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Editorial Note on French Rearmament
Discussions regarding Allied materiel for French forces in North Africa had been taking place in Algiers since mid-November 1942. In December, General Giraud secured Joint Chiefs of Staff approval to send a military mission to Washington to negotiate for and expedite delivery of various supplies. The mission, headed by Major General M. Emile Béthouart, who had previously distinguished himself by his efforts to prevent French opposition to the TORCH landings, arrived on December 24 with a detailed plan, which Béthouart presented to the War Department. Marshall and his advisers agreed that the materiel was available in the United States to equip the 272,000-man force the French program stipulated, but they insisted that the shipping shortage constituted a severe impediment.
Prior to the Casablanca Conference, the United States had not committed itself to a definite program for French rearmament. But during the Combined Chiefs of Staff meetings on January 18 and 19, Marshall had stated his opinion that the French would fight well if rearmed, that they should be given modern equipment, and that the Allies should proceed with a definite rearmament program. Marshall was visiting Eisenhower’s Algiers headquarters, however, when Giraud met with Roosevelt on January 24. The French commander presented, for the president’s concurrence, a memorandum which, in effect, restated the program Béthouart had already presented to the War Department. Roosevelt wrote “Oui en principe” beside the paragraph that stipulated that the United States would supply materiel to outfit three armored divisions and eight motorized divisions plus one thousand aircraft, “and that of these quantities there shall be delivered in the course of the next few weeks 400 trucks and the armament for 2 armored regiments, 3 reconnaissance battalions, 3 tank destroyer battalions and 3 motorized divisions and such aviation materiel as may be sent by air.”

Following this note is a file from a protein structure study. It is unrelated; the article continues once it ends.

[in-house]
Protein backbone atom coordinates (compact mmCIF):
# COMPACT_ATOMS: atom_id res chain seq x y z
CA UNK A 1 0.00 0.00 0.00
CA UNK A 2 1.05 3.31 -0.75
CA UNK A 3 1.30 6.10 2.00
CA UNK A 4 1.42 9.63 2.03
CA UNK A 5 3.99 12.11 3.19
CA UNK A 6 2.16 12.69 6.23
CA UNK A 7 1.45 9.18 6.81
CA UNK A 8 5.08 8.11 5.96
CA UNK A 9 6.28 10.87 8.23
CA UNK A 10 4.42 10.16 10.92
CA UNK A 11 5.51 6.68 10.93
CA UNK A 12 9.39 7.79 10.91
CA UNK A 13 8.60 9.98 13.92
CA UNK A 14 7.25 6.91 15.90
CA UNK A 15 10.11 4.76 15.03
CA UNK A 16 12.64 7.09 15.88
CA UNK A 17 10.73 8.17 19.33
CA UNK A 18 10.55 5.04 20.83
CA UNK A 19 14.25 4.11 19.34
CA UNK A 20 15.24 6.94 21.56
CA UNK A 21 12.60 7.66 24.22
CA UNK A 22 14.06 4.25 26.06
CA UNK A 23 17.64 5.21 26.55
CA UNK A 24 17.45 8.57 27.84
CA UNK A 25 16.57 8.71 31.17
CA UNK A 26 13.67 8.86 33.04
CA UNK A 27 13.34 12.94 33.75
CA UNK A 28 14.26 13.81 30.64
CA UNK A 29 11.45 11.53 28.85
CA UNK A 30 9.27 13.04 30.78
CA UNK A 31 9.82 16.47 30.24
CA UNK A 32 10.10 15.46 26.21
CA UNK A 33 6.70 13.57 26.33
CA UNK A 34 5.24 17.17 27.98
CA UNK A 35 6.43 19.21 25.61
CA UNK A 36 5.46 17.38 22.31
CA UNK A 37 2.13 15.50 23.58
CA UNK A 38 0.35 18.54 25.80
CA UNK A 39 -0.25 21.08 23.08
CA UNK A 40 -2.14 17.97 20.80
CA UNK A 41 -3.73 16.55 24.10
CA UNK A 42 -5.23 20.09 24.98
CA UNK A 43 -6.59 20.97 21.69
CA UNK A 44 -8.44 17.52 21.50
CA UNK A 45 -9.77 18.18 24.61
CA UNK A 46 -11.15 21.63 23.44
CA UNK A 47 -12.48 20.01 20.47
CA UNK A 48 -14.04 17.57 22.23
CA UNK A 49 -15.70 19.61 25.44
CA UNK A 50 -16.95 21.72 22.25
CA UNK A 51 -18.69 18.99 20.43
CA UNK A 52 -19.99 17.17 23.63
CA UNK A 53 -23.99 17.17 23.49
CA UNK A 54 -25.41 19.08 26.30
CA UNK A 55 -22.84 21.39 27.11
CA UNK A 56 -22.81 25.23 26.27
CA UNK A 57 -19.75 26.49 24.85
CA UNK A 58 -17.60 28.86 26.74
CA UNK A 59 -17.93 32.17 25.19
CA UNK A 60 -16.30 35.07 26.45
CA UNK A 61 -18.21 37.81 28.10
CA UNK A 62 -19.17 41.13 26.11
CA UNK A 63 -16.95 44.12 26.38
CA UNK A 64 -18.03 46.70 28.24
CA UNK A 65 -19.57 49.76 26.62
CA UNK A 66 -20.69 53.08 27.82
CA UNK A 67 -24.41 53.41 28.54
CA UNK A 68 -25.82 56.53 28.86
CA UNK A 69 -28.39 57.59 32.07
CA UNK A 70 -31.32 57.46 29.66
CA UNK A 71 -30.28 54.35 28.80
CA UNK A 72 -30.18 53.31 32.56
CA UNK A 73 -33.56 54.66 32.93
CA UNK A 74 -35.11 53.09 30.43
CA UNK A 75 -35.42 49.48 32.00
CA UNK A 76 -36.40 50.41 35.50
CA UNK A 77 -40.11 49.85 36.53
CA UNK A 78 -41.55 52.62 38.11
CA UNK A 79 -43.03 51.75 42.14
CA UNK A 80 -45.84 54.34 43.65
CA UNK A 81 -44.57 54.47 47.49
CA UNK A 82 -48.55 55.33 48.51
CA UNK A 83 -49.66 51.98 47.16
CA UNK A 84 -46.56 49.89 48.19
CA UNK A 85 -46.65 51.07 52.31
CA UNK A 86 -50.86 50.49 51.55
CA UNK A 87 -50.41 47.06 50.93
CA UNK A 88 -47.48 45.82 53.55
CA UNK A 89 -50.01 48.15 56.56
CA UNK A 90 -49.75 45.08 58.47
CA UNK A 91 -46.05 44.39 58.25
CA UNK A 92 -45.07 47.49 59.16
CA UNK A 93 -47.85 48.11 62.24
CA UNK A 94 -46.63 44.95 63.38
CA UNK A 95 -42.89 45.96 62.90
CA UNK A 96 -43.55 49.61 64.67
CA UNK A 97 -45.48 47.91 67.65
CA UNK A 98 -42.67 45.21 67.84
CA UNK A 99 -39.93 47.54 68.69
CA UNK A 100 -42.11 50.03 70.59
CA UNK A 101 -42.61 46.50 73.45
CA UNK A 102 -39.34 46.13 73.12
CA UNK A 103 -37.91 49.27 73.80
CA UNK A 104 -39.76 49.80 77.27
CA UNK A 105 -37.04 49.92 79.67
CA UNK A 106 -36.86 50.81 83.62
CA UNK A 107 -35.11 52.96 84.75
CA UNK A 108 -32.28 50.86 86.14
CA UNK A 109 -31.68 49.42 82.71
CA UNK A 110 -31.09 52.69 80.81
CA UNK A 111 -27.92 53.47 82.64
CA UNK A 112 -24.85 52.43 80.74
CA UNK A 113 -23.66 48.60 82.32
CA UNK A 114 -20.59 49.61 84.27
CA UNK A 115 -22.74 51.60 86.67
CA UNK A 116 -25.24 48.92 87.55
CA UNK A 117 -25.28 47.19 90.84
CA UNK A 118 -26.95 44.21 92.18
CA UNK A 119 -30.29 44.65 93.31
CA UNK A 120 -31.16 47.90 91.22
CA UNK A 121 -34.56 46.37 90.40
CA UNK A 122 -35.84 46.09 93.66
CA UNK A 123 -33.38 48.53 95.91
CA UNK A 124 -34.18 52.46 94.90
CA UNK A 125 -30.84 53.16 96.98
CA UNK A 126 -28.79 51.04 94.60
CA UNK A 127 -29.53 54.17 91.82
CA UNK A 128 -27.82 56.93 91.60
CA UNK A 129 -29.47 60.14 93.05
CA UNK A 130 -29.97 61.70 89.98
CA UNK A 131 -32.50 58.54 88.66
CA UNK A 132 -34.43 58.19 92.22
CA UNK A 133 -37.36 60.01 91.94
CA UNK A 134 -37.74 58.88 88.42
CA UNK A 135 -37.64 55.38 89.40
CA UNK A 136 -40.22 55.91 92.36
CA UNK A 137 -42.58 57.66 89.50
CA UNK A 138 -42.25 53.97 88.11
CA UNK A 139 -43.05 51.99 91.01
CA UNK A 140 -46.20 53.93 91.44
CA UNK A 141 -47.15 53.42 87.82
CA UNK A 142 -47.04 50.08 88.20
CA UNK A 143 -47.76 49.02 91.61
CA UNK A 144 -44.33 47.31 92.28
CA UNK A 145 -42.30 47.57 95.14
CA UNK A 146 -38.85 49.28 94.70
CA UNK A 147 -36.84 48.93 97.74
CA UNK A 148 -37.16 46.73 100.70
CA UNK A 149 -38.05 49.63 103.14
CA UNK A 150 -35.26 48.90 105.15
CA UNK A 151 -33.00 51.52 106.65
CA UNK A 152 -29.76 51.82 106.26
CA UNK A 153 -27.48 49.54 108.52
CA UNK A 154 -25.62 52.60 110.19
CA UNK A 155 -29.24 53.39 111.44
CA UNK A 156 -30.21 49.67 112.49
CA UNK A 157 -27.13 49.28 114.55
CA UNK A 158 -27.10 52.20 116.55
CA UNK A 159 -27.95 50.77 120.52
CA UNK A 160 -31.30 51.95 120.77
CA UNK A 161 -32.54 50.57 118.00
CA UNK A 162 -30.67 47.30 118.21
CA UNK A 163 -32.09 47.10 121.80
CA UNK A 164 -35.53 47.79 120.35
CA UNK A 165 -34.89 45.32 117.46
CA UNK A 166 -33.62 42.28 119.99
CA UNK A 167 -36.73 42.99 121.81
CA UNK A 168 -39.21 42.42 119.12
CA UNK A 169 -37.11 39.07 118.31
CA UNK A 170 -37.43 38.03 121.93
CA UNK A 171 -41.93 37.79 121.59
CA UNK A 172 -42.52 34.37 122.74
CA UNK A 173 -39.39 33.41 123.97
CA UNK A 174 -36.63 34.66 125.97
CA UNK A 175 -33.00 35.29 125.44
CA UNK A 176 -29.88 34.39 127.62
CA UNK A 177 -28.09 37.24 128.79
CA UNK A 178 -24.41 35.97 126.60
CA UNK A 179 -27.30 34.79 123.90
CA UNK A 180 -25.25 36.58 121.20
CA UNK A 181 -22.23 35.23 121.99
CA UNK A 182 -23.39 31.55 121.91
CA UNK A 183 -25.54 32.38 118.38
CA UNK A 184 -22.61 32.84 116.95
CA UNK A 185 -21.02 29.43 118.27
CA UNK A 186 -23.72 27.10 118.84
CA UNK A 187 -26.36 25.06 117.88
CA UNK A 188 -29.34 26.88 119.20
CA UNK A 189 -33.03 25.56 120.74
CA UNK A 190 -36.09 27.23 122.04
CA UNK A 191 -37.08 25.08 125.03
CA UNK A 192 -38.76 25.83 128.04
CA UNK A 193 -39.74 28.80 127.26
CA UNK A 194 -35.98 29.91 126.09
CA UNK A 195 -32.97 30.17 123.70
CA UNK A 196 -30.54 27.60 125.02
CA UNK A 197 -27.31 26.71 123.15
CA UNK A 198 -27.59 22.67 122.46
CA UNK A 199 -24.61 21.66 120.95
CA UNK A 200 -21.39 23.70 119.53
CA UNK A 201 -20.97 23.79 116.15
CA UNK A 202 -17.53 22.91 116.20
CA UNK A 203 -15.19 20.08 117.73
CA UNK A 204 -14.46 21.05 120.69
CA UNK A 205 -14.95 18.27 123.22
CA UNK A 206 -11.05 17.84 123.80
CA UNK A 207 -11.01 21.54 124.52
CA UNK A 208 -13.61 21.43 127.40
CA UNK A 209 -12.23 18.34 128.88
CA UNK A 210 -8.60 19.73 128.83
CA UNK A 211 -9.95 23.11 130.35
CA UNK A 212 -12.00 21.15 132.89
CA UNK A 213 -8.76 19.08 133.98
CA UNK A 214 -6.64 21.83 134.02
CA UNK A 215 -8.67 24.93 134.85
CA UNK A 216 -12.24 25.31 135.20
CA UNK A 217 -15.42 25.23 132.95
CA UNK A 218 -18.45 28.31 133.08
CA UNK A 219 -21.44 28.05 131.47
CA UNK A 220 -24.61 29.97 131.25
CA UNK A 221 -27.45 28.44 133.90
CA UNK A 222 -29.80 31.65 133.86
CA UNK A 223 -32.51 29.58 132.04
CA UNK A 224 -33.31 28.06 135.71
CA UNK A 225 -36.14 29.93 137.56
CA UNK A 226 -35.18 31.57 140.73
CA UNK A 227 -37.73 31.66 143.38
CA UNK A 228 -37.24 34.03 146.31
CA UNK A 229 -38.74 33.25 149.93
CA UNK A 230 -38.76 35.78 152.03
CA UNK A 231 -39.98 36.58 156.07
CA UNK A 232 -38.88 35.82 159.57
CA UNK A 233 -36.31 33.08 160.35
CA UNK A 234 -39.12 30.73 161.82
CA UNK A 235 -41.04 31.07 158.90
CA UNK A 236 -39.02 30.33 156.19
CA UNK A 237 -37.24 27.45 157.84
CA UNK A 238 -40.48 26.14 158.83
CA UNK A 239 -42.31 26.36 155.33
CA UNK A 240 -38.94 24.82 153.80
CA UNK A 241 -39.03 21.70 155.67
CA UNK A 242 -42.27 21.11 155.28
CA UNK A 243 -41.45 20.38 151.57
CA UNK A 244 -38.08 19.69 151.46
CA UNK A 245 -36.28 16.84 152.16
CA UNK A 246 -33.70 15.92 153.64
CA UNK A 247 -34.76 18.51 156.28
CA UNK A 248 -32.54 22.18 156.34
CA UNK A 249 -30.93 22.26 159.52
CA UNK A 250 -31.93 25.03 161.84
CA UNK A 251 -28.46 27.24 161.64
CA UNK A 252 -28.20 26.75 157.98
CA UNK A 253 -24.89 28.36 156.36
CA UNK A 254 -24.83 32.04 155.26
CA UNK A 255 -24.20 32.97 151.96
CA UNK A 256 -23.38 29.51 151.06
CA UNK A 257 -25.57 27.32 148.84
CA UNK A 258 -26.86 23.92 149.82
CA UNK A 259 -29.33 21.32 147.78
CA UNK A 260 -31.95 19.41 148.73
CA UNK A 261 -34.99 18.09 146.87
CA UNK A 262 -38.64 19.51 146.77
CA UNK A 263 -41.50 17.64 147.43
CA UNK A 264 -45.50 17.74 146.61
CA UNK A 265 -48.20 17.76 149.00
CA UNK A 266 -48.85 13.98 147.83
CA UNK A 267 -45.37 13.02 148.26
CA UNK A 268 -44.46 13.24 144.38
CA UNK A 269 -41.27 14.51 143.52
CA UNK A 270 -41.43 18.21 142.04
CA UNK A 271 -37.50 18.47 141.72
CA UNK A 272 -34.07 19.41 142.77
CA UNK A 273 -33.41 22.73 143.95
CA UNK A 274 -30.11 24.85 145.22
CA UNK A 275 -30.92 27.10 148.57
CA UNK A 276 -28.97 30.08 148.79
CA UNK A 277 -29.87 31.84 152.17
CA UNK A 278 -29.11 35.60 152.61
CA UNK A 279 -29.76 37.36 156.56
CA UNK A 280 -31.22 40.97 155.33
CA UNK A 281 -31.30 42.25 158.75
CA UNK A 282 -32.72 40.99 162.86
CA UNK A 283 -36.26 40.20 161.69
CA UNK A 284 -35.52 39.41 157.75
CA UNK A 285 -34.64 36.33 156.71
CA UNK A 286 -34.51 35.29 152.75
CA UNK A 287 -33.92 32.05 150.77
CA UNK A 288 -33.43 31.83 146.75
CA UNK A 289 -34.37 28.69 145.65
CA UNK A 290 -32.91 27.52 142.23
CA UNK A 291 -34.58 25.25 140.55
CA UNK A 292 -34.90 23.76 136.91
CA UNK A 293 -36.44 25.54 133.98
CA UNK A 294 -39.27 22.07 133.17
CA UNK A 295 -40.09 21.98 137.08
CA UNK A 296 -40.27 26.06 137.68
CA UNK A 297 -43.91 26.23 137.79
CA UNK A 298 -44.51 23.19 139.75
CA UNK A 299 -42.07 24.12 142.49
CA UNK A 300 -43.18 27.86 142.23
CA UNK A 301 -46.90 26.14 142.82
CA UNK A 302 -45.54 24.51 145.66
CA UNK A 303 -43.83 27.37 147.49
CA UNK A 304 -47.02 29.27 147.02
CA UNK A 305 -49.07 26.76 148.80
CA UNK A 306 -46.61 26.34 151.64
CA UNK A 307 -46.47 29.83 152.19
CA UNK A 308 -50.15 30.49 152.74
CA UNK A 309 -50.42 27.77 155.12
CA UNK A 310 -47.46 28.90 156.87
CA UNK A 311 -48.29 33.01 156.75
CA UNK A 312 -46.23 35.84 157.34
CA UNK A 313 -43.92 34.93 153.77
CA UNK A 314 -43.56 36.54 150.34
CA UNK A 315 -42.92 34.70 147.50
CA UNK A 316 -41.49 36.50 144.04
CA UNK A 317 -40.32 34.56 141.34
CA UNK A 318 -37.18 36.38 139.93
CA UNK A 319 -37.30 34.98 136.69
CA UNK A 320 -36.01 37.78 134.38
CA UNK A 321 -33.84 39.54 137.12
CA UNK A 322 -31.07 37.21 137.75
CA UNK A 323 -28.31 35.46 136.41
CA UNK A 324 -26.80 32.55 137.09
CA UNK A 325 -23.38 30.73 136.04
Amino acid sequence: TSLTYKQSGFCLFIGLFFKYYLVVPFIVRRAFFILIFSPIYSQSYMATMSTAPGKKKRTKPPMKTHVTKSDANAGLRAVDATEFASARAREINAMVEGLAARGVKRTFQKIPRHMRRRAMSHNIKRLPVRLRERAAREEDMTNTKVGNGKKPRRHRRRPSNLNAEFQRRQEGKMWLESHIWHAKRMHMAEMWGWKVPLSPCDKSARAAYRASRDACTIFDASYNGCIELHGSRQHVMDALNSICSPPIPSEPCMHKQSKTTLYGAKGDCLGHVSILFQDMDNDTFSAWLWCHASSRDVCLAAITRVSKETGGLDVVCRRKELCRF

The French believed that they had received a much firmer commitment than the president had intended to convey, and their disappointment upon discovering Marshall’s attitude, illustrated in the following document, led to a controversy that would affect United States-French North African relations for several weeks. (Marcel Vigneras, Rearming the French, a volume in the United States Army in World War II [Washington: GPO, 1957], pp. 26–44; quote on p. 38.)
Recommended Citation: The Papers of George Catlett Marshall, ed.Larry I. Bland and Sharon Ritenour Stevens (Lexington, Va.: The George C. Marshall Foundation, 1981– ). Electronic version based on The Papers of George Catlett Marshall, vol. 3, “The Right Man for the Job,” December 7, 1941-May 31, 1943 (Baltimore and London: The Johns Hopkins University Press, 1991), pp. 527–528.